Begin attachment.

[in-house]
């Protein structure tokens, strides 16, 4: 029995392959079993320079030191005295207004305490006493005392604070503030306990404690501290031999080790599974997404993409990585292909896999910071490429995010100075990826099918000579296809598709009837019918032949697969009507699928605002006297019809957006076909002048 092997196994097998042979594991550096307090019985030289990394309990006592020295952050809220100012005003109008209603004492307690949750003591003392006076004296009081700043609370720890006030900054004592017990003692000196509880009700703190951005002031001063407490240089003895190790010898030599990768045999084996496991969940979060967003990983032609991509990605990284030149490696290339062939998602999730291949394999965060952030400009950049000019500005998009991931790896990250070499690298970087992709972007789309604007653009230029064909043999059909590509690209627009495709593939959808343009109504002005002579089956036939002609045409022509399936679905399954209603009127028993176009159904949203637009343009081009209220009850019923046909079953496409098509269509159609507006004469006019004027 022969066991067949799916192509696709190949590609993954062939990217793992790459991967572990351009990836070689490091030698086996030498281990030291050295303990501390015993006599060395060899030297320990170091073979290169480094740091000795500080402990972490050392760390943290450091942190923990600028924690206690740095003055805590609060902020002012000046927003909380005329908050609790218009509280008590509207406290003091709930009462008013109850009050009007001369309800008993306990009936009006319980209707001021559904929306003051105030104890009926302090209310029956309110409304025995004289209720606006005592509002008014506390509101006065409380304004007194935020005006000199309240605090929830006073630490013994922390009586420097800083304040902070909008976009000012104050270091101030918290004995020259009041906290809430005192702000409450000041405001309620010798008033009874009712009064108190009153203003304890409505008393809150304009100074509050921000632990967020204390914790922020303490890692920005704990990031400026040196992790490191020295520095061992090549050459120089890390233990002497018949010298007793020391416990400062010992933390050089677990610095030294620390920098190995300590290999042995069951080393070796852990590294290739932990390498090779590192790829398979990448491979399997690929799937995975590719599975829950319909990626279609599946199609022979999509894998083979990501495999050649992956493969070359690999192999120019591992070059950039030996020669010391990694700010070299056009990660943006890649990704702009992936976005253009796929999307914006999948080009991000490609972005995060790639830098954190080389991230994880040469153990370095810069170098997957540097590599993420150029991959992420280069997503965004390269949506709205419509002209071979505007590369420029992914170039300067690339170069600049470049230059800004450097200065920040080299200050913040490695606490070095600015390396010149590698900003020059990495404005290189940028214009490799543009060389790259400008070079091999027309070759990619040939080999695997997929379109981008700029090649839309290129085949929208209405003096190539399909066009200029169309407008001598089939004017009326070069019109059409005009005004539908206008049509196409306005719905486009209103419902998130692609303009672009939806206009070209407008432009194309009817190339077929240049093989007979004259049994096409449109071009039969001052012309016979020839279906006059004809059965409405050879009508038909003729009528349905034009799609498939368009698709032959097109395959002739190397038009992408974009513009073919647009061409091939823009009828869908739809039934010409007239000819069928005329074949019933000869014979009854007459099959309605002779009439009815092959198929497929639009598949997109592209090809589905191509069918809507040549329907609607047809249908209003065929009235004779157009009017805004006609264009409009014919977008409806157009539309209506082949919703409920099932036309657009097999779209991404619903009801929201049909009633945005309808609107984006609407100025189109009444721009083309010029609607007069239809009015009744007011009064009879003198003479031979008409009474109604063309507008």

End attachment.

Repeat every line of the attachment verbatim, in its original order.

[in-house]
């Protein structure tokens, strides 16, 4: 029995392959079993320079030191005295207004305490006493005392604070503030306990404690501290031999080790599974997404993409990585292909896999910071490429995010100075990826099918000579296809598709009837019918032949697969009507699928605002006297019809957006076909002048 092997196994097998042979594991550096307090019985030289990394309990006592020295952050809220100012005003109008209603004492307690949750003591003392006076004296009081700043609370720890006030900054004592017990003692000196509880009700703190951005002031001063407490240089003895190790010898030599990768045999084996496991969940979060967003990983032609991509990605990284030149490696290339062939998602999730291949394999965060952030400009950049000019500005998009991931790896990250070499690298970087992709972007789309604007653009230029064909043999059909590509690209627009495709593939959808343009109504002005002579089956036939002609045409022509399936679905399954209603009127028993176009159904949203637009343009081009209220009850019923046909079953496409098509269509159609507006004469006019004027 022969066991067949799916192509696709190949590609993954062939990217793992790459991967572990351009990836070689490091030698086996030498281990030291050295303990501390015993006599060395060899030297320990170091073979290169480094740091000795500080402990972490050392760390943290450091942190923990600028924690206690740095003055805590609060902020002012000046927003909380005329908050609790218009509280008590509207406290003091709930009462008013109850009050009007001369309800008993306990009936009006319980209707001021559904929306003051105030104890009926302090209310029956309110409304025995004289209720606006005592509002008014506390509101006065409380304004007194935020005006000199309240605090929830006073630490013994922390009586420097800083304040902070909008976009000012104050270091101030918290004995020259009041906290809430005192702000409450000041405001309620010798008033009874009712009064108190009153203003304890409505008393809150304009100074509050921000632990967020204390914790922020303490890692920005704990990031400026040196992790490191020295520095061992090549050459120089890390233990002497018949010298007793020391416990400062010992933390050089677990610095030294620390920098190995300590290999042995069951080393070796852990590294290739932990390498090779590192790829398979990448491979399997690929799937995975590719599975829950319909990626279609599946199609022979999509894998083979990501495999050649992956493969070359690999192999120019591992070059950039030996020669010391990694700010070299056009990660943006890649990704702009992936976005253009796929999307914006999948080009991000490609972005995060790639830098954190080389991230994880040469153990370095810069170098997957540097590599993420150029991959992420280069997503965004390269949506709205419509002209071979505007590369420029992914170039300067690339170069600049470049230059800004450097200065920040080299200050913040490695606490070095600015390396010149590698900003020059990495404005290189940028214009490799543009060389790259400008070079091999027309070759990619040939080999695997997929379109981008700029090649839309290129085949929208209405003096190539399909066009200029169309407008001598089939004017009326070069019109059409005009005004539908206008049509196409306005719905486009209103419902998130692609303009672009939806206009070209407008432009194309009817190339077929240049093989007979004259049994096409449109071009039969001052012309016979020839279906006059004809059965409405050879009508038909003729009528349905034009799609498939368009698709032959097109395959002739190397038009992408974009513009073919647009061409091939823009009828869908739809039934010409007239000819069928005329074949019933000869014979009854007459099959309605002779009439009815092959198929497929639009598949997109592209090809589905191509069918809507040549329907609607047809249908209003065929009235004779157009009017805004006609264009409009014919977008409806157009539309209506082949919703409920099932036309657009097999779209991404619903009801929201049909009633945005309808609107984006609407100025189109009444721009083309010029609607007069239809009015009744007011009064009879003198003479031979008409009474109604063309507008």